False Starts. How much do they cost? Another of my beach-comber bottle posts.
Having made a quick sprint to recover this blog, I was called back to the starting line. That dissipated resolve, and led to heavy panting. I am still crouched on the blocks.
The same is happening to the writing of a memoir. I can shape a chapter with some pleasure, but where do any of them fit? It is leading me to ask about the cost of false starts.
As some of my followers know I have recently taken a course whose purpose was to assist defining one’s relevance in this over crowded marketplace, and that course returned each of the participants to their ‘signature story’ their life that had determined their creativity. It was in the life itself that the story begins, and gives the passion to fuel the work.
In my case the life WAS the work, the signature story was written by the Book-to-Come. Every ingredient necessary, every vocabulary mastered, every deprivation cogent. Nothing irrelevant. Okay so far? My life was planned backwards, only I did not realise that, so there was much barking of shins.
I believe this is true of every life; the Soul’s Code to carve out a personal destiny with each sharp knife of experience, whittling away until something steel and slim remains.
Here’s the problem. Memory is multilayered, not chronological (though some tidy it up that way in autobiography), the important events shine starkly and often without reason or logical context. I can remember some hit-below-the-belt moments that took breath away; my first meeting with a horse whose smell presaged the smell of a baby, not in anyway alike, but alike in their distinctiveness and perfection. Inimitable. I remember seeing ancient Greek written on a blackboard by a teacher fluent in Greek who teased out the nuances of Agape, Eros, and Charis and I thought that knowledge worth a Persepolis and dying for. I remember a Catholic seminarian singing, on a Lesotho mountain track, Danny Boy in a voice like Bing Crosby’s which made me pine for a country I had never known. These shafts of longing came from other lives and other times. My current one floats like flotsam on those deeper currents.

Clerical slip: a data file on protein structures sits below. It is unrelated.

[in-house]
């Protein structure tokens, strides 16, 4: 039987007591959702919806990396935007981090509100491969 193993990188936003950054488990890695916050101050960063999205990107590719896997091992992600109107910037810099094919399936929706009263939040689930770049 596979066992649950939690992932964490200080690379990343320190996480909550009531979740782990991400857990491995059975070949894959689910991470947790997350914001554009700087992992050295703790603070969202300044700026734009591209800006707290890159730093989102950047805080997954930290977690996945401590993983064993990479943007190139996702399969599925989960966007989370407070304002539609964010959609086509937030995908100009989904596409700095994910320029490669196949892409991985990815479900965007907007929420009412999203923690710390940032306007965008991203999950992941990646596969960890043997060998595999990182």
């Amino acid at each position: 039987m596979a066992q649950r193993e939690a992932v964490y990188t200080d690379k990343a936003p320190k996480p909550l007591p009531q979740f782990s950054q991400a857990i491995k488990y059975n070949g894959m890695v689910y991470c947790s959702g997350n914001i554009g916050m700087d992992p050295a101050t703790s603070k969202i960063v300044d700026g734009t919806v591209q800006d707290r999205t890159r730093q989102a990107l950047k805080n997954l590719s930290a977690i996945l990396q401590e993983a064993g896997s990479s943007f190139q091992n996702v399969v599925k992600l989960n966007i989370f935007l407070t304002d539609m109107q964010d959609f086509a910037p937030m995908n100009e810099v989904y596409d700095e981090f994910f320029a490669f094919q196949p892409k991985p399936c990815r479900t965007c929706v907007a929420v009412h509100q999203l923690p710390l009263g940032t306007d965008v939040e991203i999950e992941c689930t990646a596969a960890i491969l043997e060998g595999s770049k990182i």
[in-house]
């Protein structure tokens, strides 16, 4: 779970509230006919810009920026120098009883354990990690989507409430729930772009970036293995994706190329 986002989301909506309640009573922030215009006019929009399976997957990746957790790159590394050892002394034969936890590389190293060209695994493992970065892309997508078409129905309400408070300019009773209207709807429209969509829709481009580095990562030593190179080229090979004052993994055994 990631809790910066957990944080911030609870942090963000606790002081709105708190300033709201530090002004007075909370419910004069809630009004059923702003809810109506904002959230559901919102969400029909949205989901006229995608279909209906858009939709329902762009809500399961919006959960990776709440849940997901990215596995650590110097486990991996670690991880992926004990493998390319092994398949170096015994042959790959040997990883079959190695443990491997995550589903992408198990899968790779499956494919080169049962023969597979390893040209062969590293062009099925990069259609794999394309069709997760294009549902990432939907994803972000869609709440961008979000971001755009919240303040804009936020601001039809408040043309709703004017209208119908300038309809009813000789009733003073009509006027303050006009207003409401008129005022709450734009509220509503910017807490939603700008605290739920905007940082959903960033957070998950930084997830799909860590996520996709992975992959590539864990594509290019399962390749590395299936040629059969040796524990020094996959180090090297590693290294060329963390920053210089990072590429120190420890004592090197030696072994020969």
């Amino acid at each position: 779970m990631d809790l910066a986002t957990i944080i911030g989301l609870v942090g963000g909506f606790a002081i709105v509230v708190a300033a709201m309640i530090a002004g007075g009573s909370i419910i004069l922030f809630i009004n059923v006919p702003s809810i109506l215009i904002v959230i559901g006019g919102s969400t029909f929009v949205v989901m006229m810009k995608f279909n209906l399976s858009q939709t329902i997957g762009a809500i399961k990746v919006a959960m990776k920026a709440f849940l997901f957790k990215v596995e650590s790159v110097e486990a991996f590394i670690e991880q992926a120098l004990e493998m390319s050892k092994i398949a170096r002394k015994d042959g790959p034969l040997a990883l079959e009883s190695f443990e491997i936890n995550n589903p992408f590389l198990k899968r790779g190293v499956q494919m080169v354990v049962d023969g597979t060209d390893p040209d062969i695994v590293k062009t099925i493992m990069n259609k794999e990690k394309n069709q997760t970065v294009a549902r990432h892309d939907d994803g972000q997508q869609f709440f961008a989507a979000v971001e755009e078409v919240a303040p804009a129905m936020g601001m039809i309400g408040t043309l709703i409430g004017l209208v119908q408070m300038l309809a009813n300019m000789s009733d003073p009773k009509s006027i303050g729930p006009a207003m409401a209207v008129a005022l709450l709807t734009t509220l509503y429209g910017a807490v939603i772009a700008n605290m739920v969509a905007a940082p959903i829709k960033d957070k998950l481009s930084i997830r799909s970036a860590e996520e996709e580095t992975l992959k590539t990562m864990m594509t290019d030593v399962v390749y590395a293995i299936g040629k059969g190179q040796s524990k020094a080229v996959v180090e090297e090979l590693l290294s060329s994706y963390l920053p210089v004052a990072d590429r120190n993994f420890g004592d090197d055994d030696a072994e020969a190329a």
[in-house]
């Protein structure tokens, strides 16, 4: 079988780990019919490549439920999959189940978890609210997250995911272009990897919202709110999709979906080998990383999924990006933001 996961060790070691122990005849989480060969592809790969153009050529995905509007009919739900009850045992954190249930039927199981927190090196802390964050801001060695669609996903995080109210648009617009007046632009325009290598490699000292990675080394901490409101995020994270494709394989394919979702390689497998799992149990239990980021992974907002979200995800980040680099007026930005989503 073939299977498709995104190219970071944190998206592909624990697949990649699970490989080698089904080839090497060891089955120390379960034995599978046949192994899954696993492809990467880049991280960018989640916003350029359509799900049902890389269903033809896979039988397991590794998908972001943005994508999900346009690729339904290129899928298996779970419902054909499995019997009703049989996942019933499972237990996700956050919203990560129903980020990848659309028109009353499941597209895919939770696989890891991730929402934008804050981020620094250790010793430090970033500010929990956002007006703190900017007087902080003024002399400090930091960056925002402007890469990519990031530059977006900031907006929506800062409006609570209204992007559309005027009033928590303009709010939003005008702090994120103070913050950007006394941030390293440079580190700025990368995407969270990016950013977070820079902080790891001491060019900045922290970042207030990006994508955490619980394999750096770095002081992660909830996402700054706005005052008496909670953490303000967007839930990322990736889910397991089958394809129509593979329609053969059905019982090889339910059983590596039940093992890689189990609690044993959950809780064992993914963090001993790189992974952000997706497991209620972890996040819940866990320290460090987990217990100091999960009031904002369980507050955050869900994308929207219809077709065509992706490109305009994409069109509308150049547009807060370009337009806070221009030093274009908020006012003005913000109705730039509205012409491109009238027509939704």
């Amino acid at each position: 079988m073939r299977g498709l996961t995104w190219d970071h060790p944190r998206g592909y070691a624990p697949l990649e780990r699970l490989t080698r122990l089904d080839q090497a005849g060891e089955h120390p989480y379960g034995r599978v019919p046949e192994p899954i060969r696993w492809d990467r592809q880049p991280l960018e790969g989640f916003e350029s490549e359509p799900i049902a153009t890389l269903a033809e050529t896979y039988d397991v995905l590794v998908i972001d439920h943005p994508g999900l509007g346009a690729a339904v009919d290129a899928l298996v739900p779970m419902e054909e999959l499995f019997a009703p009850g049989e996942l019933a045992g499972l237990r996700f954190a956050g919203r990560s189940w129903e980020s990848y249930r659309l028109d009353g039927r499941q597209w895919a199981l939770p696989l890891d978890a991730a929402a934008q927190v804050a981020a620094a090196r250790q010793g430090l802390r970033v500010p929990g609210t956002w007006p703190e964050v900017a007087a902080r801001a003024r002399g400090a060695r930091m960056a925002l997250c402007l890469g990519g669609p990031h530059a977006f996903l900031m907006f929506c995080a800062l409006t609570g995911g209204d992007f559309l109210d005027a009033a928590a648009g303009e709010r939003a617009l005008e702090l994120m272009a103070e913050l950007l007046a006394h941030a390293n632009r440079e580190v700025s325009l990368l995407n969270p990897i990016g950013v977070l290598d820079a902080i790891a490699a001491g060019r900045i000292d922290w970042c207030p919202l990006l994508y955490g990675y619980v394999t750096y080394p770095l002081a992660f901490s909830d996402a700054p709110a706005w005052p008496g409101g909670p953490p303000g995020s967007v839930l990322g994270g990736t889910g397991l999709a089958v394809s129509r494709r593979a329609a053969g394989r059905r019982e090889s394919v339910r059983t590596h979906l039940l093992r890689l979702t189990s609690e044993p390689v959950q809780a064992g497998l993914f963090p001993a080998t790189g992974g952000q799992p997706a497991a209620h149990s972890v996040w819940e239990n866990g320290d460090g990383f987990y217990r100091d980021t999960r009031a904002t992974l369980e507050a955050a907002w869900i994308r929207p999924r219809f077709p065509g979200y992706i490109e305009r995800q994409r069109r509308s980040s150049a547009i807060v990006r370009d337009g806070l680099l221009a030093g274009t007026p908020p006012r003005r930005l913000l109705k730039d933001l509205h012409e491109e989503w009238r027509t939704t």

Try to give such expansions of inexplicable joy any kind of framework (other than poetic fragments) and they enter a straitjacket that rob them of power. I start anew each day, and with each attempt the immediacy is rubbed away, the material worn smooth where it was and should remain, rough or rustic. I am alarmed and increasingly afraid that if I continue they will disappear altogether.
I know that putting one’s house in order, which is what writing a memoir is attempting, is a tidying and systematic process, but for there to be any value in offering it to a reader, it must retain that immediacy, and false starts strip it of vitality. Memory and dreams work best indirectly, from peripheral corners-of-the-eye. Life’s pedantic frames hang lifelessly, and can be set in any order. The drawers of the decades, open and shut, all over familiar, inter-tangled by unmatched pairs of socks you hope to unite. I want simply to tip them out on the floor and let a reader rifle through them, a circular work without beginning or end.
Here’s the rub. Books are chronological, language likewise, and time is the least important component of Memory’s rich store. You can bid a fictional character to guide your story; your own is already set, and I am not interesting to myself. Since I am not a musician it seems I must accept the strait jacket and allow myself some madness.
Does anyone else feel this? Wrestle with it? Have a work-a-day answer?
P.S. Yes I have read ‘How to memoir’ books, and am now reading other people’s mastery of memoirs. Those are other people’s stories, and retain the fascination of the ‘other’.